According to the U. S. Census Bureau, the county has a total area of 1,378 square miles, of which 1,305 square miles is land and 72 square miles is water; the county's topography is hilly to mountainous. The Ouachita Mountains extend into the southeastern portion; the Canadian River drains most of the county and with Eufaula Lake form the northern boundary of the county. The southern part of the county is drained by several creeks that flow into the Kiamichi River and into the Red River. McIntosh County Haskell County Latimer County Pushmataha County Atoka County Coal County Hughes County As of the census of 2010, there were 45,837 people, 18,623 households, 15,389 families residing in the county; the population density was 13/km². There were 22,634 housing units at an average density of 6/km²; the racial makeup of the county was 73.6% White/Caucasian, 3.3% Black or African American, 13.8% Native American, 0.40% Asian, 0.03% Pacific Islander, 0.78% from other races, 7.6% from two or more races.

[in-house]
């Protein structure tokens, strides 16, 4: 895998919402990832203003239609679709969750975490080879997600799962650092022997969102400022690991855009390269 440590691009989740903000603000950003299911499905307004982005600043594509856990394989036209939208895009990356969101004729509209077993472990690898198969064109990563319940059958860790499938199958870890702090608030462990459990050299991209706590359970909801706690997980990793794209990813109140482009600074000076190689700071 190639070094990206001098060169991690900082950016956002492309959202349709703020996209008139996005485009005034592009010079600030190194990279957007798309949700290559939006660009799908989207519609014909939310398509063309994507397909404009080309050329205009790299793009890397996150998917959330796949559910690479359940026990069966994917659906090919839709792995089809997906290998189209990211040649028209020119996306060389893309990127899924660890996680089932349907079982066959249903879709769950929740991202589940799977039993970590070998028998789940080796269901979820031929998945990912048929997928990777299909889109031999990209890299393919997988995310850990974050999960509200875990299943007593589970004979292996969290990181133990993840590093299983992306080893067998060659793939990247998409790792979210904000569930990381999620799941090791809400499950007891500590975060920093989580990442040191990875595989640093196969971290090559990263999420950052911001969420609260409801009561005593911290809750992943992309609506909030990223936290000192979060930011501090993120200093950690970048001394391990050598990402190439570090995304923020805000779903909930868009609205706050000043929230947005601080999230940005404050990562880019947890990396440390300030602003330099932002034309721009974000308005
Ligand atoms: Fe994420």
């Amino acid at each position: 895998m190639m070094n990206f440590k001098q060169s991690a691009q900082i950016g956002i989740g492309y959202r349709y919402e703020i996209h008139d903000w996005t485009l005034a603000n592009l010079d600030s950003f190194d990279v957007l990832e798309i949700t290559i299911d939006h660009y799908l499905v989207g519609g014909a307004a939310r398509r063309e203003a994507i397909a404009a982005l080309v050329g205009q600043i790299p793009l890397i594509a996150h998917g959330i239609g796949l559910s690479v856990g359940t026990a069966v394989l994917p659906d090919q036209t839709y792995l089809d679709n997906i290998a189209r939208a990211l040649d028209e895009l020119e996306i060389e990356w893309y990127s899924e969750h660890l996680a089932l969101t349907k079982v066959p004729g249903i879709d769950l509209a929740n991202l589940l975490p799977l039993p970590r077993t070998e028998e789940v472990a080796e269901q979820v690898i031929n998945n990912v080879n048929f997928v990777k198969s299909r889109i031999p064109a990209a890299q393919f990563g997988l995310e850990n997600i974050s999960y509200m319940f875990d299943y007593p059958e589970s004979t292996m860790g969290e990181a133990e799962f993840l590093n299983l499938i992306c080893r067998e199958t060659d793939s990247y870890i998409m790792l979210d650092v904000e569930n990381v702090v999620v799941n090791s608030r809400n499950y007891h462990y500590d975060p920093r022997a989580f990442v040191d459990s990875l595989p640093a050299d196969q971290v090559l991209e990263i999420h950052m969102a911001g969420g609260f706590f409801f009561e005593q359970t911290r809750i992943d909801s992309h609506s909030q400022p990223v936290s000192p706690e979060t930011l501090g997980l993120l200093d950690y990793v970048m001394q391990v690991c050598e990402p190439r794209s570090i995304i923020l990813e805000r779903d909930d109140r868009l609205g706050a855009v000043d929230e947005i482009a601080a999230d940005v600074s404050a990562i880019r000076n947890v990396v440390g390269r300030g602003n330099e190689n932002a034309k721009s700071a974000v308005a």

3.14% of the population were Hispanic or Latino of any race. 17.4% were of American, 12.7% Irish, 11.3% German, 9.4% English and 7.2% Italian ancestry according to Census 2010. There were 18,623 households out of which 29.00% had children under the age of 18 living with them, 54.90% were married couples living together, 11.20% had a female householder with no husband present, 30.40% were non-families. 27.70% of all households were made up of individuals and 13.30% had someone living alone, 65 years of age or older. The average household size was 2.40 and the average family size was 2.90. In the county, the population was spread out with 23.50% under the age of 18, 7.80% from 18 to 24, 26.90% from 25 to 44, 24.60% from 45 to 64, 17.10% who were 65 years of age or older. The median age was 39 years. For every 100 females there were 101.50 males. For every 100 females age 18 and over, there were 100.10 males. The median income for a household in the county was $28,679, the median income for a family was $35,190.